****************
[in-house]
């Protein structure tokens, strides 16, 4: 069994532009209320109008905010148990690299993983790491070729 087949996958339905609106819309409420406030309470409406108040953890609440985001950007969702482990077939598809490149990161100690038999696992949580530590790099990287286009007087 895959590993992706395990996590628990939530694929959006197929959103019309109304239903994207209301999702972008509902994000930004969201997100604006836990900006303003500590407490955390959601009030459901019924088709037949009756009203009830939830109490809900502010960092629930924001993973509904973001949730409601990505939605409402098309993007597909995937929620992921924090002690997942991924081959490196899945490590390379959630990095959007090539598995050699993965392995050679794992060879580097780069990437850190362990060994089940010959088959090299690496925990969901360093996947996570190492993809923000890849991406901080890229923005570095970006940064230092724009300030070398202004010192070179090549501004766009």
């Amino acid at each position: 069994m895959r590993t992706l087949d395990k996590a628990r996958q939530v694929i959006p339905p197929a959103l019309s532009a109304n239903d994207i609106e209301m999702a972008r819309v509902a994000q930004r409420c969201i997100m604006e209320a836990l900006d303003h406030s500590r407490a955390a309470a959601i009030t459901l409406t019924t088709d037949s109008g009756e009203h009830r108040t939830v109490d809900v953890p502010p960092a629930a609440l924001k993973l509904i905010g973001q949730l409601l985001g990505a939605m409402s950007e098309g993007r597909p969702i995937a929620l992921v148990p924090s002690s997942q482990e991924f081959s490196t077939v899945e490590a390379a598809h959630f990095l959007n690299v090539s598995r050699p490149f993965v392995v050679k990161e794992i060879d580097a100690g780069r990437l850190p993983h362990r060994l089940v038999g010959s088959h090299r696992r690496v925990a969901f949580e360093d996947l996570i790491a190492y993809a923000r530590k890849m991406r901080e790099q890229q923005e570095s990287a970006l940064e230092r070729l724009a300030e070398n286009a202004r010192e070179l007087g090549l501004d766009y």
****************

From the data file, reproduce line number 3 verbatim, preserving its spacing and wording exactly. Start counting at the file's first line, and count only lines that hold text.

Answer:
């Amino acid at each position: 069994m895959r590993t992706l087949d395990k996590a628990r996958q939530v694929i959006p339905p197929a959103l019309s532009a109304n239903d994207i609106e209301m999702a972008r819309v509902a994000q930004r409420c969201i997100m604006e209320a836990l900006d303003h406030s500590r407490a955390a309470a959601i009030t459901l409406t019924t088709d037949s109008g009756e009203h009830r108040t939830v109490d809900v953890p502010p960092a629930a609440l924001k993973l509904i905010g973001q949730l409601l985001g990505a939605m409402s950007e098309g993007r597909p969702i995937a929620l992921v148990p924090s002690s997942q482990e991924f081959s490196t077939v899945e490590a390379a598809h959630f990095l959007n690299v090539s598995r050699p490149f993965v392995v050679k990161e794992i060879d580097a100690g780069r990437l850190p993983h362990r060994l089940v038999g010959s088959h090299r696992r690496v925990a969901f949580e360093d996947l996570i790491a190492y993809a923000r530590k890849m991406r901080e790099q890229q923005e570095s990287a970006l940064e230092r070729l724009a300030e070398n286009a202004r010192e070179l007087g090549l501004d766009y």